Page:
Good nutrition and husbandry are the basis for raising healthy sheep. Healthy sheep are alert, move freely and have a good, even fleece. They will eat and drink well and ruminate, defecate, and urinate normally. The best way to prevent disease is to prevent it from entering the flock. Purchase healthy stock from reputable sources. When possible, quarantine new sheep for at least three weeks before introducing them into an existing flock. Develop a preventive medicine program by consulting veterinarians, farm advisors, and sheep producers. Vaccination against diseases that are present in the area protects sheep from death, illness, and suffering and increases profitability. Common times to vaccinate are before breeding, before lambing, and at weaning. Proper storage and administration of vaccines are essential if they are to be effective. Controlling internal and external parasites promotes flock health. Producers should read and follow the label directions to assure an effective program and to avoid residues. A good time to treat for external parasites, if necessary, is at shearing when the wool is short. In spite of good preventive medicine programs and proper care, animals may still become sick or injured. Accurate diagnosis allows selection of the proper treatment and helps in deciding what management steps, if any, are needed to prevent the spread of disease in the flock. Diagnostic services can be obtained from local veterinarians and through the California State Veterinary Diagnostic Laboratory System. Sick animals should be isolated to minimize the spread of disease. Isolation also makes it easier to observe and treat affected animals. When using health care products, it is essential to read and follow the label instructions. A record of health care product usage can be useful in developing and documenting an adequate health care treatment plan. Prompt and appropriate disposal of dead animals is important for herd health.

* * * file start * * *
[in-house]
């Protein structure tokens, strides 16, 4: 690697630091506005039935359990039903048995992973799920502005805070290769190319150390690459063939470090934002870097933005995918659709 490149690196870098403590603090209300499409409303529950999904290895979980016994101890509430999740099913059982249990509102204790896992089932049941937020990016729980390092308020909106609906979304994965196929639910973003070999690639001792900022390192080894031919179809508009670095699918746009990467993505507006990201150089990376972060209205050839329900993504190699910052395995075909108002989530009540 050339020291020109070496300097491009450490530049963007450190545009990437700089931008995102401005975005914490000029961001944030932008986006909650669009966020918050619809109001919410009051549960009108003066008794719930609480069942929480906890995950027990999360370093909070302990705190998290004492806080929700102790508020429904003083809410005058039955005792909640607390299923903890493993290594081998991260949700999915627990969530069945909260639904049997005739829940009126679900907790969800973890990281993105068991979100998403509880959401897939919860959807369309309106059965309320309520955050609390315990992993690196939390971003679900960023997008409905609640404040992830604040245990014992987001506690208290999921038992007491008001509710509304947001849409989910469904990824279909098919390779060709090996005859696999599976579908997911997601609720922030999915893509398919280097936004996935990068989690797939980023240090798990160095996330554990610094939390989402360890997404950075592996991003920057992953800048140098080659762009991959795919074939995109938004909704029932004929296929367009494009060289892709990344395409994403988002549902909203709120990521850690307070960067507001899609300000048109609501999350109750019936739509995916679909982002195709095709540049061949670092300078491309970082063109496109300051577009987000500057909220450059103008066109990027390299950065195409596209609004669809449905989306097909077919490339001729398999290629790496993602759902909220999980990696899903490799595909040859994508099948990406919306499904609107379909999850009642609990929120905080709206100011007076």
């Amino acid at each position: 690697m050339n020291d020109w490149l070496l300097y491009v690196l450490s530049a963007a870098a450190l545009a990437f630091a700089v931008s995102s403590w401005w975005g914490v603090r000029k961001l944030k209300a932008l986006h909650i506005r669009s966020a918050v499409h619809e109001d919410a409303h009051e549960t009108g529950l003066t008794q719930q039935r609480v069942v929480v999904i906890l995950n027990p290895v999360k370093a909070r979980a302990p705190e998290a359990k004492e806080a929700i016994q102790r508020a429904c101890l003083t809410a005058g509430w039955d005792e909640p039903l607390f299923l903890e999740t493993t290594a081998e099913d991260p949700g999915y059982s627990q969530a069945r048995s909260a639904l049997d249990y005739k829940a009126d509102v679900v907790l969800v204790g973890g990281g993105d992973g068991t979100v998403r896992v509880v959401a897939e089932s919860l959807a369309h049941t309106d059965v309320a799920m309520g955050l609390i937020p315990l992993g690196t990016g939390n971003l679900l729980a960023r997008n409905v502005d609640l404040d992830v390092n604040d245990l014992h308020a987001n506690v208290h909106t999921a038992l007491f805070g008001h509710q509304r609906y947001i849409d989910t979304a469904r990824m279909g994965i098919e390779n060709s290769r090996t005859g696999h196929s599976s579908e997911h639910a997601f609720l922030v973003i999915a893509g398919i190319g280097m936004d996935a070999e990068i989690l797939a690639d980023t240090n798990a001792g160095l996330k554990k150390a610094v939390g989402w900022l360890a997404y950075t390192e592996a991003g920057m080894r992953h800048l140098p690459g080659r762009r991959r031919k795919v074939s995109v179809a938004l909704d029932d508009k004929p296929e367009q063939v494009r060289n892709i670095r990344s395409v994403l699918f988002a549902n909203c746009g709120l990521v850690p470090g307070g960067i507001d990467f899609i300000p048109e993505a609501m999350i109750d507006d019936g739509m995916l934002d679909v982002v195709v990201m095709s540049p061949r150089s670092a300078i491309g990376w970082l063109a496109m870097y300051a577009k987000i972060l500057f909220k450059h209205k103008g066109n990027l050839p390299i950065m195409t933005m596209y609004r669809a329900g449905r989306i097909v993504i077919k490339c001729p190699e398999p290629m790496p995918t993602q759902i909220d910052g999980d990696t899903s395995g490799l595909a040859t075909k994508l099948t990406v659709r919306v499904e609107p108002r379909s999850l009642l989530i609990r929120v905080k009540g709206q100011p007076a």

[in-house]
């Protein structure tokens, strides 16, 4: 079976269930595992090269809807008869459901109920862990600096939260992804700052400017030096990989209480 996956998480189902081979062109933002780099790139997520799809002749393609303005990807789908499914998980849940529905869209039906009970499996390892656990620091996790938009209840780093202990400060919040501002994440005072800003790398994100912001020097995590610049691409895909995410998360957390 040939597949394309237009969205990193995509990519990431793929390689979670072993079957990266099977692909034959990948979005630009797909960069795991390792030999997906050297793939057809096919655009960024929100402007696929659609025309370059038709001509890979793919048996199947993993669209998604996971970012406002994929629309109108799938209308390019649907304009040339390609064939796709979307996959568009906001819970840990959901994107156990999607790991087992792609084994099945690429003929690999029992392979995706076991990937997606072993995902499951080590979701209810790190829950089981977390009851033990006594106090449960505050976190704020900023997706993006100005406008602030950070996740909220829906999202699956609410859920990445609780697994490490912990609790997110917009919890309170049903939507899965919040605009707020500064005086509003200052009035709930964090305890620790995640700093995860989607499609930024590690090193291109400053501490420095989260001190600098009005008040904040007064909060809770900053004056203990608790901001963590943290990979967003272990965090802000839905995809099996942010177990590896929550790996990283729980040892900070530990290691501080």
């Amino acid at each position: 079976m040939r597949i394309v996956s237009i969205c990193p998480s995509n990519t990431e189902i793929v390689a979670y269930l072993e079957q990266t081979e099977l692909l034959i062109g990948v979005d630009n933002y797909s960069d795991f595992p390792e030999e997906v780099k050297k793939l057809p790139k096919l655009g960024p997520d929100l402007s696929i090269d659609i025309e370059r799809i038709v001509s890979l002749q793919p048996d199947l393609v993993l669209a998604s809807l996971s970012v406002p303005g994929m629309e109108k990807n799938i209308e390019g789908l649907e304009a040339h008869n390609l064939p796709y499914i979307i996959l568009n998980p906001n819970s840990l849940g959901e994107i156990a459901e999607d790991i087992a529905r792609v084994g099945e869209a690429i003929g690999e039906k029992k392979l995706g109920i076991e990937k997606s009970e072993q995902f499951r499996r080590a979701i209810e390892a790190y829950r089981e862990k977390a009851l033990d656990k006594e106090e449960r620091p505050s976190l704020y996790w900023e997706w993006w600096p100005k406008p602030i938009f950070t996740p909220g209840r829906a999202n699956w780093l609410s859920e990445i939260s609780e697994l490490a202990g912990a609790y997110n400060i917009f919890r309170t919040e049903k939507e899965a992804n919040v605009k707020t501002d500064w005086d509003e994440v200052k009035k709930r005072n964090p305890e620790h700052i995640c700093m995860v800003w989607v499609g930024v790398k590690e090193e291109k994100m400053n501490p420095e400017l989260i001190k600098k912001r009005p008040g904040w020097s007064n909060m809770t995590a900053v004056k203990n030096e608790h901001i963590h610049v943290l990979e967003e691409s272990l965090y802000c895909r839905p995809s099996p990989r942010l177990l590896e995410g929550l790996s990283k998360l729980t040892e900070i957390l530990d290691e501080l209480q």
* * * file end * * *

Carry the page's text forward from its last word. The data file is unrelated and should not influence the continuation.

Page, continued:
Sheep diets will vary, depending on location and management practice. Sheep are ruminants, and use a wide range of plants to meet their nutrient needs. Diets include native forage grazed from range land in the mountains or desert; crop aftermath from grains, vegetable crops, or alfalfa; alfalfa hay; irrigated pasture; and rations that contain a high proportion of grains and by-products from the human food chain. All of these feeds, in the proper proportion, provide adequate amounts of nutrients for sheep. Nutrients The nutrient needs of sheep depend on age, sex, and the stage of production. Young animals require a diet high in energy and protein for proper growth and good health. The requirements for energy and protein gradually decrease as an animal reaches maturity. However, nutrient requirements increase for ewes in later stages of pregnancy and increase even more in the early stages of lactation. The energy and protein requirements for a mature lactating ewe with twins is about two times that of a mature ewe that is not pregnant or lactating. The nutrient requirements for sheep at the various stages of production are given in detail in the National Research Council Publication, Nutrient Requirements for Sheep, 1985. The following nutrient groups are required by sheep: Water. Water is an essential nutrient. Sheep should have a clean, abundant supply -- approximately one gallon of water per day per mature animal. If succulent, high moisture feed is available, sheep may not need supplemental water. Energy. Energy requirements are affected by such factors as age, level of production and activity of sheep. Sheep get most of their energy from range forage, pasture, hay and other roughages. By-products and crop aftermath can also provide energy for sheep. Protein. Because sheep are ruminants, protein quality is not as critical as it is with monogastric species such as pigs and humans. Rumen microorganisms (bacteria and protozoa) convert poorquality protein in the diet into high-quality protein. The ruminant animal can even convert nonprotein nitrogen into high quality protein when sufficient soluble carbohydrates are available. Certain by-products are an excellent source of protein. Roughage can provide adequate protein, depending on the stage of maturity of the plants and the sheep's level of production. Protein is required for growth, reproduction, lactation, and maintenance of the body.